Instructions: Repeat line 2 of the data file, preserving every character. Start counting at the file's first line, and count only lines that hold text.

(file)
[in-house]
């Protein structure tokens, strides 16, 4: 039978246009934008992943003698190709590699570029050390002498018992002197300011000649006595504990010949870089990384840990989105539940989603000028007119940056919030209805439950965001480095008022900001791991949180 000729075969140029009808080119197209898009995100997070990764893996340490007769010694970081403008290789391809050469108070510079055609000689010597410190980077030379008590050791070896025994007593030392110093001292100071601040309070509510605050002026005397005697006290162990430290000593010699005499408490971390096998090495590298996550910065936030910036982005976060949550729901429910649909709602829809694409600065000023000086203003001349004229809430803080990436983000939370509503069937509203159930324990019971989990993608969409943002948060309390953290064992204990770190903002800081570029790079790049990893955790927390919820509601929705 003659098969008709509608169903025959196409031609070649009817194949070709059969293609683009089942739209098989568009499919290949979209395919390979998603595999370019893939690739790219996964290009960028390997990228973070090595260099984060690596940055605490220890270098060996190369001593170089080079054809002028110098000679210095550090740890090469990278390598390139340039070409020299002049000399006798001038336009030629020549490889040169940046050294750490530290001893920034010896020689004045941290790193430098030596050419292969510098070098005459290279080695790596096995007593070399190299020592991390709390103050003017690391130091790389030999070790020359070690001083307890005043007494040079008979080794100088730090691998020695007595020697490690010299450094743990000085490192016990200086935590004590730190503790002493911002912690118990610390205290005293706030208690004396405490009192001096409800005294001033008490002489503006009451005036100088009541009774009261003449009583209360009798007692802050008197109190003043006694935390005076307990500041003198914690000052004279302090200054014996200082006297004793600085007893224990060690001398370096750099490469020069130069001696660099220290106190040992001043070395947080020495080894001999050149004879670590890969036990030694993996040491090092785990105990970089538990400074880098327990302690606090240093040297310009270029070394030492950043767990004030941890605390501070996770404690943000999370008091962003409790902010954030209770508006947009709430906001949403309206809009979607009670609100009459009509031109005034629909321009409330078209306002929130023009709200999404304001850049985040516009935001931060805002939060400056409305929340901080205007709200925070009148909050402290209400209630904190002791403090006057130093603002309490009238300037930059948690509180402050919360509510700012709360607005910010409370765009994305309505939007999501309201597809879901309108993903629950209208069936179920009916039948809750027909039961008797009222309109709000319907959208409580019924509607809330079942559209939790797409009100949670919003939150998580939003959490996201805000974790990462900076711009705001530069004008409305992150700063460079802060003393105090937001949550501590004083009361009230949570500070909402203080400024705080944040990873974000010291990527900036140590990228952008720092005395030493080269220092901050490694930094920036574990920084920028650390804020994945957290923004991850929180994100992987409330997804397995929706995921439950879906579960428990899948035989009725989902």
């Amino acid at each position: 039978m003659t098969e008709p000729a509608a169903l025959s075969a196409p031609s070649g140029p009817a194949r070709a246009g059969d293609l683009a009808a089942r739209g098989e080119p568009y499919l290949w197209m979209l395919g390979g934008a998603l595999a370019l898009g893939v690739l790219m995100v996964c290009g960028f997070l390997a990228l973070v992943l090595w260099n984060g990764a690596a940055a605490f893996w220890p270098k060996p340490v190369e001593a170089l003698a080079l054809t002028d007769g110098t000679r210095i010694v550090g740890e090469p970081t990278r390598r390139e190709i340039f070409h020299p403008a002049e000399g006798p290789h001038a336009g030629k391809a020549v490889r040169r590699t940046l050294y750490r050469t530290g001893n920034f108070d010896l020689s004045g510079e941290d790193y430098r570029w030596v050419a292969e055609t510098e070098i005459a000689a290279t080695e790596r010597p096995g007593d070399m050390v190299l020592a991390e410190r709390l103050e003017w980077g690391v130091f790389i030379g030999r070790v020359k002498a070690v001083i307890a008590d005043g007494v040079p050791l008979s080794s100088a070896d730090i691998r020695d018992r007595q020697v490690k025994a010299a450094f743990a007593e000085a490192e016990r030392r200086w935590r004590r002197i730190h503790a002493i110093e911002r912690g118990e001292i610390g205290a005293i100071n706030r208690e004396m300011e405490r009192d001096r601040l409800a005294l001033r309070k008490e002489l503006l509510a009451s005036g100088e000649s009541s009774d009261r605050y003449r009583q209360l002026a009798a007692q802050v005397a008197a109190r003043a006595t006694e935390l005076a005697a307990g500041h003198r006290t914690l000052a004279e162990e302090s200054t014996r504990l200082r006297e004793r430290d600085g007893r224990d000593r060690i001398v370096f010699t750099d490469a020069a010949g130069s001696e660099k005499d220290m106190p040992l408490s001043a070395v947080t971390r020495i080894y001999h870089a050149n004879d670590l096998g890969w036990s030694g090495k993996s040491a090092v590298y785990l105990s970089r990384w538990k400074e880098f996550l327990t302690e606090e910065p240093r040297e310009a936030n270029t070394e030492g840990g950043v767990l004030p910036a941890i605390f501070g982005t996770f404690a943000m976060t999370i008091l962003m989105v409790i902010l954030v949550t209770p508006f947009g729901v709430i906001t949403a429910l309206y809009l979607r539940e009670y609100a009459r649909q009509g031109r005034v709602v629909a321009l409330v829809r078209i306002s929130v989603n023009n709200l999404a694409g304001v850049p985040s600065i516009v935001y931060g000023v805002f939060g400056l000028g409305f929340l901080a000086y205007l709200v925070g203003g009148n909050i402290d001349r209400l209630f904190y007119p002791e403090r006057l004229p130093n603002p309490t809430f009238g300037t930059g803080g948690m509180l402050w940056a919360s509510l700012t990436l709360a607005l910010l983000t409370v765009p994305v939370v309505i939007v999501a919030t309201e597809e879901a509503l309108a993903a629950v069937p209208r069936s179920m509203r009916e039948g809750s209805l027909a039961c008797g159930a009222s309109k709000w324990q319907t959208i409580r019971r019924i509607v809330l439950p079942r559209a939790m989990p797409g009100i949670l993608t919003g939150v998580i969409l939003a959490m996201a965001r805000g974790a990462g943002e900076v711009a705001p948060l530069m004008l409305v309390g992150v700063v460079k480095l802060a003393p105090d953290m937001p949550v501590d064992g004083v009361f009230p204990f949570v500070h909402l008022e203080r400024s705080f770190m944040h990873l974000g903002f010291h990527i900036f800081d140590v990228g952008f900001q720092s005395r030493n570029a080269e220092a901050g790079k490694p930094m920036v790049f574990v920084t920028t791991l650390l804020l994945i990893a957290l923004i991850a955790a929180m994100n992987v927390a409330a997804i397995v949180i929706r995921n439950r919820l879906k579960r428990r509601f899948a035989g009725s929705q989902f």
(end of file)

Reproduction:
């Protein structure tokens, strides 16, 4: 039978246009934008992943003698190709590699570029050390002498018992002197300011000649006595504990010949870089990384840990989105539940989603000028007119940056919030209805439950965001480095008022900001791991949180 000729075969140029009808080119197209898009995100997070990764893996340490007769010694970081403008290789391809050469108070510079055609000689010597410190980077030379008590050791070896025994007593030392110093001292100071601040309070509510605050002026005397005697006290162990430290000593010699005499408490971390096998090495590298996550910065936030910036982005976060949550729901429910649909709602829809694409600065000023000086203003001349004229809430803080990436983000939370509503069937509203159930324990019971989990993608969409943002948060309390953290064992204990770190903002800081570029790079790049990893955790927390919820509601929705 003659098969008709509608169903025959196409031609070649009817194949070709059969293609683009089942739209098989568009499919290949979209395919390979998603595999370019893939690739790219996964290009960028390997990228973070090595260099984060690596940055605490220890270098060996190369001593170089080079054809002028110098000679210095550090740890090469990278390598390139340039070409020299002049000399006798001038336009030629020549490889040169940046050294750490530290001893920034010896020689004045941290790193430098030596050419292969510098070098005459290279080695790596096995007593070399190299020592991390709390103050003017690391130091790389030999070790020359070690001083307890005043007494040079008979080794100088730090691998020695007595020697490690010299450094743990000085490192016990200086935590004590730190503790002493911002912690118990610390205290005293706030208690004396405490009192001096409800005294001033008490002489503006009451005036100088009541009774009261003449009583209360009798007692802050008197109190003043006694935390005076307990500041003198914690000052004279302090200054014996200082006297004793600085007893224990060690001398370096750099490469020069130069001696660099220290106190040992001043070395947080020495080894001999050149004879670590890969036990030694993996040491090092785990105990970089538990400074880098327990302690606090240093040297310009270029070394030492950043767990004030941890605390501070996770404690943000999370008091962003409790902010954030209770508006947009709430906001949403309206809009979607009670609100009459009509031109005034629909321009409330078209306002929130023009709200999404304001850049985040516009935001931060805002939060400056409305929340901080205007709200925070009148909050402290209400209630904190002791403090006057130093603002309490009238300037930059948690509180402050919360509510700012709360607005910010409370765009994305309505939007999501309201597809879901309108993903629950209208069936179920009916039948809750027909039961008797009222309109709000319907959208409580019924509607809330079942559209939790797409009100949670919003939150998580939003959490996201805000974790990462900076711009705001530069004008409305992150700063460079802060003393105090937001949550501590004083009361009230949570500070909402203080400024705080944040990873974000010291990527900036140590990228952008720092005395030493080269220092901050490694930094920036574990920084920028650390804020994945957290923004991850929180994100992987409330997804397995929706995921439950879906579960428990899948035989009725989902």